Masterson was tired. For that matter, he was hungry, cold, and wet. If it was an unpleasant sensation, he was feeling it at the moment. He had been traipsing through Kakadu, the northern rain forest regions Australia for what had felt like months but was really two weeks. Not that it was easy to keep track up here, he thought. No calendars. No clocks. He'd even left his watch back at the Organisation's local office.
He was their best, of course. When one of their own went rogue he was always sent after the agent in question. A natural born predator, he was proud of what he was. A hunter. This time they had sent him after an agent who had sent plans for their experimental microfarms to the local government's science agency, the CSIRO. He had broken the rules. Now he would pay, just as all those before him had payed. In fact, Masterson had already decided that he would pay even more than the others. He would have to suffer just a little longer for dragging him out here into this jungle.
During his military days, Masterson had shown himself to be exemplary in his ability to kill and ambush his opponents. He was a resourceful man with many ideas on how to catch his prey in almost any environment, with the exception of rain forests. Urban, desert, even arctic warfare was no problem for him. He could blend in anywhere but here. There was too much noise, too much movement, too much damn life around him to be truly at peace and comfortable in his mission. Not that this would stop him. It never had before. He had been sitting calmly eating from one of the ration packs he had brought with him to this place. His thoughts were as cold as the rock on which he sat. Perhaps it was a necessary result of all the death he had seen, all the death he had caused in the past. He had killed more men in his life than any sane man could without losing some sense of reality.
Masterson heard the twig snap and every nerve within him went taut. He knew it wasn't an animal or a falling branch. That impeccable instinct of his told him it was a human, nearly fifty metres north of him. He continued eating. From the outside, it would have been impossible to detect any sign that he had heard the noise at all. He knew that in a place as big as this any agent of the Organisation who had a Hunter after him was this close by design, not accident. The hunter was being hunted. He wasn't sure why, but he began to feel doubts. Why would the target get this close when he knew he was a target? What was he thinking, did he believe he could take out an Organisation Hunter? Masterson felt a small bead of sweat run down the left side of his face. He brushed at it absently, using the movement to glance towards the north. His fears dissipated. He spotted the target instantly. He was impressed by this target, he was now only twenty metres away. To get that far making as little noise as this one had done was no mean feat, not out here at least. By the look of him, Masterson doubted that the target was here to hunt him outright. He was probably here to try and talk his way out of this. Masterson decided to let him try. After all he wouldn't be the first.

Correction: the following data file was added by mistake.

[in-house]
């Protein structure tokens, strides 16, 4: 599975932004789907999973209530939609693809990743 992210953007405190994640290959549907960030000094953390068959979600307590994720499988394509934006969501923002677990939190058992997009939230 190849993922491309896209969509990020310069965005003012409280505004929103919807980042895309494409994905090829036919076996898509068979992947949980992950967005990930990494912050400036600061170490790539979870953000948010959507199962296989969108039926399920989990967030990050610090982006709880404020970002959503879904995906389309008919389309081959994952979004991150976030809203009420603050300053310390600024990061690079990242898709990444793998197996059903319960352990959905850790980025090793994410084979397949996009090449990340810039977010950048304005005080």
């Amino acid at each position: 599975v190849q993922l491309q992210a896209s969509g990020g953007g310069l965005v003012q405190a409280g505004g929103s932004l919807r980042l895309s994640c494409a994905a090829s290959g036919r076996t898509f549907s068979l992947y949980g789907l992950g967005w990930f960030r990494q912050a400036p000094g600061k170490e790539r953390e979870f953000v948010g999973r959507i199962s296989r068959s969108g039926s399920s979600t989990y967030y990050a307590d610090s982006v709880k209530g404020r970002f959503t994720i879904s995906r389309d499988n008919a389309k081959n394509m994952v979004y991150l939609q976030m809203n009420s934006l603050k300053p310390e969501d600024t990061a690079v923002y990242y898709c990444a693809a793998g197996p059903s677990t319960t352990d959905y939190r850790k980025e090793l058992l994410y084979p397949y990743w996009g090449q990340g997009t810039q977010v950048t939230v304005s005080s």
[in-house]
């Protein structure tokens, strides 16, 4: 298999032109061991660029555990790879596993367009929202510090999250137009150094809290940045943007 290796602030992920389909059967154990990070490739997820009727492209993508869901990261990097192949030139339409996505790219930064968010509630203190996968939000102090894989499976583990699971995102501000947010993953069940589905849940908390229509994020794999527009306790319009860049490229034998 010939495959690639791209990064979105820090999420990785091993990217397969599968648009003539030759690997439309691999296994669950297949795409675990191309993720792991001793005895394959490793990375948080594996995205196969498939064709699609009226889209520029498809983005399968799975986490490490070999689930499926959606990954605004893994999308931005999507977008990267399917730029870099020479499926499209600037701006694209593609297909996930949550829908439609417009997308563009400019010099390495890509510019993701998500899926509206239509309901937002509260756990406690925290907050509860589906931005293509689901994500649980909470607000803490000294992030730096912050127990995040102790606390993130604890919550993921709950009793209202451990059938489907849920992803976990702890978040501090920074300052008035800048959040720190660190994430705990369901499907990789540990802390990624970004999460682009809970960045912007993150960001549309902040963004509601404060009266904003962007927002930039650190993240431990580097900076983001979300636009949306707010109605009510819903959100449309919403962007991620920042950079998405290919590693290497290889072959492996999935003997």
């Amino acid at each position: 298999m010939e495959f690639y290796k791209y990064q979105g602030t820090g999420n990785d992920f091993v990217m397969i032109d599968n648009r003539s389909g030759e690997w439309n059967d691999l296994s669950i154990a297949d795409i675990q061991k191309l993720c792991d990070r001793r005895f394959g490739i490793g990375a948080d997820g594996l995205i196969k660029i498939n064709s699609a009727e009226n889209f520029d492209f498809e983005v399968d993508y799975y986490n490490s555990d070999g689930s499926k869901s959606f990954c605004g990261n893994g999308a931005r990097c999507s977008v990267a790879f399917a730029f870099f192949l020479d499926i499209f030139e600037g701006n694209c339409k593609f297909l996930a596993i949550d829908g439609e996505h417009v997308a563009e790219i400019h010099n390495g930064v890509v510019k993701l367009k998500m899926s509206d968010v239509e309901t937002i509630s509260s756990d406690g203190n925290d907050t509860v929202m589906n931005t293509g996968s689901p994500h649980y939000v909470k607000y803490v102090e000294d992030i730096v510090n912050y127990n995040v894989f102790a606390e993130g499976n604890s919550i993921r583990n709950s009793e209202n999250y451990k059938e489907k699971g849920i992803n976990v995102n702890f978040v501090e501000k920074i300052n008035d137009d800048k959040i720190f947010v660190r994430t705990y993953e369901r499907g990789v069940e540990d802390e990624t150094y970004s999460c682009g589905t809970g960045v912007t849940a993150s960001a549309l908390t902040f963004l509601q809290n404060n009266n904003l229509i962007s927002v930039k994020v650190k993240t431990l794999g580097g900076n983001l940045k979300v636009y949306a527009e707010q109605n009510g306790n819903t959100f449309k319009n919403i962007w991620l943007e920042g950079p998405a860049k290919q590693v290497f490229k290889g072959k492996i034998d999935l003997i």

"Hunter, put your hands up where I can see them." The target had a high calibre pistol pointing at him. He did not feign surprise, just sat and raised his hands as if he had known he was there all along. It was a calculated move on his part, and the look in the target's eyes told him it had been effective.
"Well, you have me. Why don't you get this over with?" Masterson put on his most arrogant demeanor.
"I'm not here to kill you, not unless I have to." Masterson smiled inside. He'd been right. The target wanted to explain himself. The target spoke once more. "How long have you been a hunter for the Organisation?"
"What business is that of yours?" the target raised his pistol a fraction by way of response. Masterson decided to play along. "Okay, Okay. Seven years or so. Ever since I got turfed from the Marines in the 'States."
"How many targets have you eliminated?" The target made no secret of his distaste for the jargon employed by the Hunter Division.
Masterson smiled. "I've killed more men than you've probably seen in the last seven years working in that isolated laboratory of yours." Masterson noticed the target blanch at this. He decided he might be able to do this without weapons. These science types could be taken out with fear alone if this one was an example. "Why are we discussing me?"
"You mean you don't see it? You don't know what you're doing is wrong? What's my crime?"
"How can you be disloyal to an organisation acting with no loyalty to the human race? These microfarms can revolutionise the way we see our planet. They can feed millions with the output from an acre of ground. Why the hell does the Organisation want to bury this technology?"
"That's not my concern." Masterson was uncomfortable with these questions. He was maintaining his freon visage but inside he found himself asking questions to which he really didn't want answers. "My only concern is betrayal. I have to bring one of the Organisation's traitors to justice."
The target laughed. "Justice? Me? I'm a scientist for Christ's sake. Is killing me really going to make a difference to the Organisation?"
"Yes." Masterson replied calmly. It was time to bring this to a close. There was nothing this scientist was telling him that a hundred others hadn't told him before. "Right now, the Organisation has a problem. One of its agents has betrayed it and has been seen to get away with it. I'm here to change that. If your death stops one more agent from betraying them, then it's worth it, whatever you think."